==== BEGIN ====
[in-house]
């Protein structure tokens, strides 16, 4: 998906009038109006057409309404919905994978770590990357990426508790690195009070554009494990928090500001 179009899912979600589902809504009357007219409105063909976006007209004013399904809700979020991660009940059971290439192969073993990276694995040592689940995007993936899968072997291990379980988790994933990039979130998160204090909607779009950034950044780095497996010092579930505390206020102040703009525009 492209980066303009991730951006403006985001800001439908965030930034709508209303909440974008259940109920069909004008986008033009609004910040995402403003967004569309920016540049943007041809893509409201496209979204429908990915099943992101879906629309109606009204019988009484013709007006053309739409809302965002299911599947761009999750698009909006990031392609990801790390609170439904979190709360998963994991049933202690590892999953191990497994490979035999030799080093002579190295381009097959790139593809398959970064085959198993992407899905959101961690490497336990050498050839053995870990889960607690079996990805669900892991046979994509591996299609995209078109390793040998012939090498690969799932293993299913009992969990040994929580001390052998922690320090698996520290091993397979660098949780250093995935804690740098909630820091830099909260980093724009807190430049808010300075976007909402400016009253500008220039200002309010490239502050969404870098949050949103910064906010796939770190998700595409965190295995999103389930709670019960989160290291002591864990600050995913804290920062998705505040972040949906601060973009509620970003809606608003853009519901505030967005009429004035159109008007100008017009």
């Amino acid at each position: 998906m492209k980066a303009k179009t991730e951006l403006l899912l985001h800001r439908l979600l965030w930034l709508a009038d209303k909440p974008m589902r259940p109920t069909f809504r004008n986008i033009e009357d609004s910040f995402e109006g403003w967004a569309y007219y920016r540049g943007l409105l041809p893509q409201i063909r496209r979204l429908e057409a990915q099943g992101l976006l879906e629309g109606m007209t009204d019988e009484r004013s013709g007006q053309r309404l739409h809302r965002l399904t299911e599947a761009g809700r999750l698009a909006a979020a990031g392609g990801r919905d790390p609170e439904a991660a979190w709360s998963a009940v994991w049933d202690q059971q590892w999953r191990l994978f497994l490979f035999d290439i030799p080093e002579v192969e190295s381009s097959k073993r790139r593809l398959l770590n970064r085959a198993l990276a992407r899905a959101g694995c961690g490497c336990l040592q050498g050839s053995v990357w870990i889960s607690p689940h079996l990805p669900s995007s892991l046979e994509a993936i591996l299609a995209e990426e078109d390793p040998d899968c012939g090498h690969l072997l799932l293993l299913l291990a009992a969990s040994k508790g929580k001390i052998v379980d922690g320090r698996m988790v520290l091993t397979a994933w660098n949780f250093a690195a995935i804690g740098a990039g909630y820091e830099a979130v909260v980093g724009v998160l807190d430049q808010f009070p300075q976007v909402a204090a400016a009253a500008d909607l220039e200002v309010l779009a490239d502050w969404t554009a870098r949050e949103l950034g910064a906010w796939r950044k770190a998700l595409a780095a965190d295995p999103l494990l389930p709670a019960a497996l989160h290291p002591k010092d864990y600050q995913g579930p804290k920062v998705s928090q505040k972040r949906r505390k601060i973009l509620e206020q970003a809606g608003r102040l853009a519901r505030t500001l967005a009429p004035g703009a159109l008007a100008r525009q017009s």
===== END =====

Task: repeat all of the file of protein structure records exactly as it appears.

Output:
[in-house]
């Protein structure tokens, strides 16, 4: 998906009038109006057409309404919905994978770590990357990426508790690195009070554009494990928090500001 179009899912979600589902809504009357007219409105063909976006007209004013399904809700979020991660009940059971290439192969073993990276694995040592689940995007993936899968072997291990379980988790994933990039979130998160204090909607779009950034950044780095497996010092579930505390206020102040703009525009 492209980066303009991730951006403006985001800001439908965030930034709508209303909440974008259940109920069909004008986008033009609004910040995402403003967004569309920016540049943007041809893509409201496209979204429908990915099943992101879906629309109606009204019988009484013709007006053309739409809302965002299911599947761009999750698009909006990031392609990801790390609170439904979190709360998963994991049933202690590892999953191990497994490979035999030799080093002579190295381009097959790139593809398959970064085959198993992407899905959101961690490497336990050498050839053995870990889960607690079996990805669900892991046979994509591996299609995209078109390793040998012939090498690969799932293993299913009992969990040994929580001390052998922690320090698996520290091993397979660098949780250093995935804690740098909630820091830099909260980093724009807190430049808010300075976007909402400016009253500008220039200002309010490239502050969404870098949050949103910064906010796939770190998700595409965190295995999103389930709670019960989160290291002591864990600050995913804290920062998705505040972040949906601060973009509620970003809606608003853009519901505030967005009429004035159109008007100008017009």
């Amino acid at each position: 998906m492209k980066a303009k179009t991730e951006l403006l899912l985001h800001r439908l979600l965030w930034l709508a009038d209303k909440p974008m589902r259940p109920t069909f809504r004008n986008i033009e009357d609004s910040f995402e109006g403003w967004a569309y007219y920016r540049g943007l409105l041809p893509q409201i063909r496209r979204l429908e057409a990915q099943g992101l976006l879906e629309g109606m007209t009204d019988e009484r004013s013709g007006q053309r309404l739409h809302r965002l399904t299911e599947a761009g809700r999750l698009a909006a979020a990031g392609g990801r919905d790390p609170e439904a991660a979190w709360s998963a009940v994991w049933d202690q059971q590892w999953r191990l994978f497994l490979f035999d290439i030799p080093e002579v192969e190295s381009s097959k073993r790139r593809l398959l770590n970064r085959a198993l990276a992407r899905a959101g694995c961690g490497c336990l040592q050498g050839s053995v990357w870990i889960s607690p689940h079996l990805p669900s995007s892991l046979e994509a993936i591996l299609a995209e990426e078109d390793p040998d899968c012939g090498h690969l072997l799932l293993l299913l291990a009992a969990s040994k508790g929580k001390i052998v379980d922690g320090r698996m988790v520290l091993t397979a994933w660098n949780f250093a690195a995935i804690g740098a990039g909630y820091e830099a979130v909260v980093g724009v998160l807190d430049q808010f009070p300075q976007v909402a204090a400016a009253a500008d909607l220039e200002v309010l779009a490239d502050w969404t554009a870098r949050e949103l950034g910064a906010w796939r950044k770190a998700l595409a780095a965190d295995p999103l494990l389930p709670a019960a497996l989160h290291p002591k010092d864990y600050q995913g579930p804290k920062v998705s928090q505040k972040r949906r505390k601060i973009l509620e206020q970003a809606g608003r102040l853009a519901r505030t500001l967005a009429p004035g703009a159109l008007a100008r525009q017009s």